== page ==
c: Atticus is self-effacing yet has deep courage. It is no accident that two passages complement each other in this text: the shooting of Tim Johnson and the threatening second mob scene. In both Atticus is depicted as the calm “ever fixed mark” at the centre of a tempest. Highly memorable scenes which serve to stress the idea of justice being immovable at the centre of a wild world.
d: As a father Atticus is a model – almost too good to be true. He is a single parent who manages to bring up his children in an era of poverty and yet manages to teach them about fairness, courage and honesty despite the challenges he faces. You can choose any of his interventions, but cast an eye to the structure of the novel. Jem is useful. We recall how he is “disappointed” in Atticus early in the story, and becomes hero-struck during the trial, hanging on every word. This book is a bildungsroman. Atticus is particularly memorable because it is his interactions with the children which show the pair develop from the innocence of the opening pages to the worldly experience of the end of the novel. He is memorable because Lee despite Atticus’ input, it is the children who seem to make this journey for themselves.
I use Bob briefly to show how one can approach another character, with much less input on the pages of the book.
a: He embodies Lee’s message that despite social adversity, a good human does not fall below a certain standard of behviour. She needs her readers to recognise this and to take this message away from their reading.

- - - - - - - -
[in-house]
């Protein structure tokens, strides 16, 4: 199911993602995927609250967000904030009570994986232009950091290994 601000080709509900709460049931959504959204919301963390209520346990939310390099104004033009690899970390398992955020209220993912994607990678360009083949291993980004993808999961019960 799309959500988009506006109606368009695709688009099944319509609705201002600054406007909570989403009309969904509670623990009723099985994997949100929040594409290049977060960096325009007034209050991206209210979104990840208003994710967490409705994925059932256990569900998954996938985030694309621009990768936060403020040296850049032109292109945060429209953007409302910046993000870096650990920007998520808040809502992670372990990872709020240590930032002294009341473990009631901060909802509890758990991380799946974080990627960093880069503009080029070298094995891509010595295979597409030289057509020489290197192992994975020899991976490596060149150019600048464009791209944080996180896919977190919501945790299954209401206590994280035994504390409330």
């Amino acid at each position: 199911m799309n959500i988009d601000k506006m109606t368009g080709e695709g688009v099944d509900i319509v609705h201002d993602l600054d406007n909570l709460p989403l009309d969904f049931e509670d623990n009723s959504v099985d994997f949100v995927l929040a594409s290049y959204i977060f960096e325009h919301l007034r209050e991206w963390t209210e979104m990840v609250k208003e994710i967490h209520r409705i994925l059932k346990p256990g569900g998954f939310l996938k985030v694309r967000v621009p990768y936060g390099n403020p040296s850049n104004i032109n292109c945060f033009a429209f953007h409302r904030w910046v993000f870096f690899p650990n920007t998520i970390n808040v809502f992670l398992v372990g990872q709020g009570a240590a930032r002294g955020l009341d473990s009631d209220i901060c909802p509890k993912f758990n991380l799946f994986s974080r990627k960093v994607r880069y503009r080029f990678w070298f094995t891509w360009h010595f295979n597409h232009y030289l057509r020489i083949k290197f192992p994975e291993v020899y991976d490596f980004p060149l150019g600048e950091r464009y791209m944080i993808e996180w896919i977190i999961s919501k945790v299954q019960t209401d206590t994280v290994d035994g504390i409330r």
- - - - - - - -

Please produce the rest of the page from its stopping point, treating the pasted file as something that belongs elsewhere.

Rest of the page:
b: His character is memorable because of those to which he stands in apposition. The main difference can be found in the description of his home compared with that of the poor black community. Here setting meets character – Bob’s home is Bob. It is destroyed by his selfish obsession with his own pleasure and his general laziness and careless cruelty. His character is set into by Mayella and her pathetic attempts to bring beauty and colour into the home. This makes his savage assault on her, possibly the mother of some of his children, all the more horrific.
c: He opposes Atticus in the trial and is all Atticus is not. He shows scant respect for the proceedings and an arrogance born of the colour of his skin seems to lead him to ever greater excess of behaviour. He is memorable by comparison, and he does not come out of the comparison well.
d: He seems to embody a cowardly, disreputable white bigot of a kind which Lee wants to hold to account. In a book full of racism, hypocrisy and scant regard for the dignity of those worse off, the best one can say about Ewell is that he is not a hypocrite, unlike the fine Maycomb ladies. He is shown to be a shallow and cowardly being from the moment Burris is scornful (children in this book are a direct product and reflection of the mores of their parents) and cruel to Miss Caroline to the final murderous attack on the children. He acts when drunk and in the comfort of a protective group of hangers on.
We should remember Bob just as much as we remember Atticus – he is the figure against which we are being warned. Men like him should be challenged, says Lee. He has to be memorable if the story is to have any lasting purpose.